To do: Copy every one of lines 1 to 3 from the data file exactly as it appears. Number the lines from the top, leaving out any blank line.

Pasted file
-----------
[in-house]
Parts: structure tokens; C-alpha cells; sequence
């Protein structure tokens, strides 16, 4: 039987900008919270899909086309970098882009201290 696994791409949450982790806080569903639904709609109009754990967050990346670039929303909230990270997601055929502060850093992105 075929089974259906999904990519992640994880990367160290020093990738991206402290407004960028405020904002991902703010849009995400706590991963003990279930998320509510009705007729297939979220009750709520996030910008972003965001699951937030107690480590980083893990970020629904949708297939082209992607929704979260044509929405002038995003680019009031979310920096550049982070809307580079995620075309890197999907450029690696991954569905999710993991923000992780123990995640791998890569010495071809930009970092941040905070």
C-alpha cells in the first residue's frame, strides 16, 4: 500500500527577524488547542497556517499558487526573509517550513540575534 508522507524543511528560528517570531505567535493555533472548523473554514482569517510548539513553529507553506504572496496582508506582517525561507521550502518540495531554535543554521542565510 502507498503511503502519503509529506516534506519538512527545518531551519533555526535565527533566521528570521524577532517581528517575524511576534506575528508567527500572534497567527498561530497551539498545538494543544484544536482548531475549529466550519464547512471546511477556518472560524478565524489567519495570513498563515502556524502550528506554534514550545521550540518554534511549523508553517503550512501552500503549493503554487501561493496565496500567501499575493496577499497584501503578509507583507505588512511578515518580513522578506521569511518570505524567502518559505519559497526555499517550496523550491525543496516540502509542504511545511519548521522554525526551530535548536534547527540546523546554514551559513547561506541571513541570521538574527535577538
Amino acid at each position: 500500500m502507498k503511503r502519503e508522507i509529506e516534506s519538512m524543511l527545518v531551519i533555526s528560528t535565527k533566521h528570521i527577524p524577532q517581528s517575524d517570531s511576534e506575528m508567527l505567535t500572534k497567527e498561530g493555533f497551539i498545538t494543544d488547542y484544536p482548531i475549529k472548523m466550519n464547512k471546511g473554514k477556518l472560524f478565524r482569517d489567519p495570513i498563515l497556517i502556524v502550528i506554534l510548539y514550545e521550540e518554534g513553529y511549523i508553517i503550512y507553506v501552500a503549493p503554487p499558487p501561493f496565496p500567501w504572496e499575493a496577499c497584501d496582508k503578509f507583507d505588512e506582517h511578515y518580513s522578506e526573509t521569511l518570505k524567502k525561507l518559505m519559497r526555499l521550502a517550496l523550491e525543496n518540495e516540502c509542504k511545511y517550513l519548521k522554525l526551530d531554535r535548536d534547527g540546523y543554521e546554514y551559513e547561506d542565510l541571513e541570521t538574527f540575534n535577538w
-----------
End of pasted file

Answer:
[in-house]
Parts: structure tokens; C-alpha cells; sequence
């Protein structure tokens, strides 16, 4: 039987900008919270899909086309970098882009201290 696994791409949450982790806080569903639904709609109009754990967050990346670039929303909230990270997601055929502060850093992105 075929089974259906999904990519992640994880990367160290020093990738991206402290407004960028405020904002991902703010849009995400706590991963003990279930998320509510009705007729297939979220009750709520996030910008972003965001699951937030107690480590980083893990970020629904949708297939082209992607929704979260044509929405002038995003680019009031979310920096550049982070809307580079995620075309890197999907450029690696991954569905999710993991923000992780123990995640791998890569010495071809930009970092941040905070």